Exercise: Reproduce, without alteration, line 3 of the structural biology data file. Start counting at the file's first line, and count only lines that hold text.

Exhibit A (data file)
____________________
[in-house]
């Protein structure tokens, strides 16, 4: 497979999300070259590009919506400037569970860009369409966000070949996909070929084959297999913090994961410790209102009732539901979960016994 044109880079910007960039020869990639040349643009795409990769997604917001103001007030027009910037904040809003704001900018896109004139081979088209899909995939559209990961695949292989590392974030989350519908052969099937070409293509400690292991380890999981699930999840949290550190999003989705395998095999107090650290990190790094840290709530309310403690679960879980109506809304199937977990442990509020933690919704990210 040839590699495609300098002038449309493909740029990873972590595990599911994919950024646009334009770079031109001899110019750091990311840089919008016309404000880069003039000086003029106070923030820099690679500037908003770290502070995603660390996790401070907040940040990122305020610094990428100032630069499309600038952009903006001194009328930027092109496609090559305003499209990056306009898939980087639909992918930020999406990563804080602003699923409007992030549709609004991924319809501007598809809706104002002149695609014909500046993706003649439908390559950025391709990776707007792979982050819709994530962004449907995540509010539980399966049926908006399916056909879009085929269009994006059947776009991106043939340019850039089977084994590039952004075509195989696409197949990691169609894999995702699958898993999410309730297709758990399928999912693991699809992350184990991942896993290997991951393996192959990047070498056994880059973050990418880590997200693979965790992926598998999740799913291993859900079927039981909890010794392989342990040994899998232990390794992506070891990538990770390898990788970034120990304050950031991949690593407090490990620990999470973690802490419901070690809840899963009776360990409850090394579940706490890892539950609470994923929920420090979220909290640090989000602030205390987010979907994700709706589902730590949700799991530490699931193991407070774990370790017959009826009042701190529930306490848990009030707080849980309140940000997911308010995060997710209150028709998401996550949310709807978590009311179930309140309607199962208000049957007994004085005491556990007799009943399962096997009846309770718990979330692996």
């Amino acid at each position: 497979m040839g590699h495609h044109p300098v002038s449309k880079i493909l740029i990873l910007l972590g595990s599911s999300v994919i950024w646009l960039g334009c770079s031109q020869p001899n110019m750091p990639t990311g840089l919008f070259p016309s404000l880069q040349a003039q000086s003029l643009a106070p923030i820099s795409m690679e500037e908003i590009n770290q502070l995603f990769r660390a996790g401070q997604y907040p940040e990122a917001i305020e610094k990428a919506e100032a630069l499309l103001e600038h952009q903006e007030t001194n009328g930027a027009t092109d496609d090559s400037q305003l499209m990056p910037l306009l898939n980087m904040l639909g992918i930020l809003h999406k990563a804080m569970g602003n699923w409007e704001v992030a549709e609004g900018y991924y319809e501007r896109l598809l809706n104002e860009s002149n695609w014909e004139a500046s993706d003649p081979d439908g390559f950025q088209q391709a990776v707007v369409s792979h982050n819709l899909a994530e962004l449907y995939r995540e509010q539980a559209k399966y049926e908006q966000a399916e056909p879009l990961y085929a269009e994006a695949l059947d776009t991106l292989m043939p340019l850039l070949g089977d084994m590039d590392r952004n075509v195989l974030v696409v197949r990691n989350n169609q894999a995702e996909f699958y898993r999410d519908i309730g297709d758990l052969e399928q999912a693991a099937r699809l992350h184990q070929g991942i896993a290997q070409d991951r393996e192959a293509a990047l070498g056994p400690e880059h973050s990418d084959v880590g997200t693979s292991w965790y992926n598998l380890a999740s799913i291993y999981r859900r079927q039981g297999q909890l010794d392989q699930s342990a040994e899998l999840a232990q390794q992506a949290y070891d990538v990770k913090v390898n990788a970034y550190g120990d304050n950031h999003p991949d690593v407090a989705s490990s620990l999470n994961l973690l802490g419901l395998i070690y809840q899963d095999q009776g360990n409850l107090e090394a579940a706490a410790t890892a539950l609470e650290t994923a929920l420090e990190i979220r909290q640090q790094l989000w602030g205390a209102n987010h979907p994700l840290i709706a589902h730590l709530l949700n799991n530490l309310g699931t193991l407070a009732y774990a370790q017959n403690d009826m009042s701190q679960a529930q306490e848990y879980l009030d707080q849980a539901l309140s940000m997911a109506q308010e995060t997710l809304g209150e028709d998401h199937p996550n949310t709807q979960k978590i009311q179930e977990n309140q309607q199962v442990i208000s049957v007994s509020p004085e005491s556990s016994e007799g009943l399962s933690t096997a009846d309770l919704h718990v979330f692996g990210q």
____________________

């Amino acid at each position: 497979m040839g590699h495609h044109p300098v002038s449309k880079i493909l740029i990873l910007l972590g595990s599911s999300v994919i950024w646009l960039g334009c770079s031109q020869p001899n110019m750091p990639t990311g840089l919008f070259p016309s404000l880069q040349a003039q000086s003029l643009a106070p923030i820099s795409m690679e500037e908003i590009n770290q502070l995603f990769r660390a996790g401070q997604y907040p940040e990122a917001i305020e610094k990428a919506e100032a630069l499309l103001e600038h952009q903006e007030t001194n009328g930027a027009t092109d496609d090559s400037q305003l499209m990056p910037l306009l898939n980087m904040l639909g992918i930020l809003h999406k990563a804080m569970g602003n699923w409007e704001v992030a549709e609004g900018y991924y319809e501007r896109l598809l809706n104002e860009s002149n695609w014909e004139a500046s993706d003649p081979d439908g390559f950025q088209q391709a990776v707007v369409s792979h982050n819709l899909a994530e962004l449907y995939r995540e509010q539980a559209k399966y049926e908006q966000a399916e056909p879009l990961y085929a269009e994006a695949l059947d776009t991106l292989m043939p340019l850039l070949g089977d084994m590039d590392r952004n075509v195989l974030v696409v197949r990691n989350n169609q894999a995702e996909f699958y898993r999410d519908i309730g297709d758990l052969e399928q999912a693991a099937r699809l992350h184990q070929g991942i896993a290997q070409d991951r393996e192959a293509a990047l070498g056994p400690e880059h973050s990418d084959v880590g997200t693979s292991w965790y992926n598998l380890a999740s799913i291993y999981r859900r079927q039981g297999q909890l010794d392989q699930s342990a040994e899998l999840a232990q390794q992506a949290y070891d990538v990770k913090v390898n990788a970034y550190g120990d304050n950031h999003p991949d690593v407090a989705s490990s620990l999470n994961l973690l802490g419901l395998i070690y809840q899963d095999q009776g360990n409850l107090e090394a579940a706490a410790t890892a539950l609470e650290t994923a929920l420090e990190i979220r909290q640090q790094l989000w602030g205390a209102n987010h979907p994700l840290i709706a589902h730590l709530l949700n799991n530490l309310g699931t193991l407070a009732y774990a370790q017959n403690d009826m009042s701190q679960a529930q306490e848990y879980l009030d707080q849980a539901l309140s940000m997911a109506q308010e995060t997710l809304g209150e028709d998401h199937p996550n949310t709807q979960k978590i009311q179930e977990n309140q309607q199962v442990i208000s049957v007994s509020p004085e005491s556990s016994e007799g009943l399962s933690t096997a009846d309770l919704h718990v979330f692996g990210q």